Department of Economics Fall 2018 University of California Economics 1 Berkeley Head GSI: Vaishnavi Surendra1of 3 Suggested Solutions: Section Exercise 19For 11/14/2018 & 11/15/2018 1.Answer the following questions about the Federal Reserve (The Fed) briefly, in a few sentences. a.What is the FOMC and what does it do? The FOMC is the Federal Open Market Committee, a committee of the Federal Reserve that determines monetary policy. b.What are excess reserves? Reserves are balances held by banks within the Federal Reserve, and banks use them to clear checks between banks. Banks are required by the Fed to hold a minimum of 10% of checking deposits at the bank as reserves. Excess reserves are reserves held by the banks at the Fed in excess of the required ratio of 10% of deposits. c.What is the Zero-Lower Bound? The Zero-Lower Bound is when the effective Federal Funds Rate is at or is nearly zero, generally thought to preclude the Fed from lowering interest rates any further in an attempt to stimulate the macroeconomy. The ZLB is seen as a floor (or boundary) that limits the actions of the Fed, particularly when we are experiencing a lengthy stretch of at-or-near zero interest rates. However, there have been experiences in Denmark, Japan and Sweden where the central banks have offered negative interest rates, though research continues in this area.2.Explain why changing interest rates affects unemployment. Be complete. Identify all the places in the process where something can "go wrong" so that the change in interest rates winds up not affecting unemployment after all.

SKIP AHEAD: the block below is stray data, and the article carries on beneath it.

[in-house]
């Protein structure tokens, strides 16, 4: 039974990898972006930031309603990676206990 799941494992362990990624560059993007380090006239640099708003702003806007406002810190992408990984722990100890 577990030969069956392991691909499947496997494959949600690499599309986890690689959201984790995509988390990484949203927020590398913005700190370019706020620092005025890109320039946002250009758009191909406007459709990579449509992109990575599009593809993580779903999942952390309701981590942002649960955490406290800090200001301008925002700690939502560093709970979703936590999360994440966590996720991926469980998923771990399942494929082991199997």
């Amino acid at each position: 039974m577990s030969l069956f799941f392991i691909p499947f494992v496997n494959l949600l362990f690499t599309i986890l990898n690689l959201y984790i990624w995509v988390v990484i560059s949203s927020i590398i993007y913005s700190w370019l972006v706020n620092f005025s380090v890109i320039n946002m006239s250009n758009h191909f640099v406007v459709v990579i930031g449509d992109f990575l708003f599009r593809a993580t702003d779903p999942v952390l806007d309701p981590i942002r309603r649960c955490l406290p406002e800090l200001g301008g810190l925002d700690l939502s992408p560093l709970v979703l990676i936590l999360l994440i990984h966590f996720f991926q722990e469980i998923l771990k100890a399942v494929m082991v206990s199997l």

A decrease in interest rates also increases net exports (NX). The decrease in US interest rates increases US demand for foreign financial assets, increasing the demand for foreign currency. The drop in US interest rates simultaneously decreases foreign demand for US financial assets, decreasing the supply of foreign currency. The price of foreign currency therefore rises (the dollar weakens against foreign currencies). Imports become more expensive so US residents buy fewer imports, decreasing IM. Exports from the US become less expensive in foreign currency, so the rest of the world buys more US goods and services, increasing EX. Both the decrease in IM and the increase in EX leads to an increase in NX. The initial increase in AD due to increases in I and NX kick start the multiplier process: workers and business-owners whose companies produce the additional I & NX receive additional income. They spend part of this additional income on domestically-produced goods and services, generating another round of increased output, income, and spending by the people who produced the consumer goods and services bought by the people who produced I & NX. Round after round of the multiplier process follow. As a result of the multiplier process, the total increase in income and output in the economy will be larger than the initial increase in I & NX. In order to produce more output (which happened in each round of the multiplier process), businesses needed more workers. There will be an increase in employment, and therefore a decrease in unemployment. Things can at every single step in the process through which a change in interest rates could affect unemployment, and therefore there is no guarantee that expansionary monetary policy will in fact result in reduced unemployment in the US. Investment: if expected rates of return also fall, or if banks aren’tlending, then lower interest rates won’t increase I. NX: if exchange rates are controlled, nothing will happen in NX as a result of a change in interest rates. Multiplier: if MPM is large relative to the MPC, additional spending created during the multiplier process will be going to foreign countries and thus increasing output and income in those countries and not in the US. Employment: if productivity and AD rise at the same time, we can increase output without increasing employment. Unemployment: if discouraged workers enter the labor force as employment rises, we won’tsee a change in unemployment.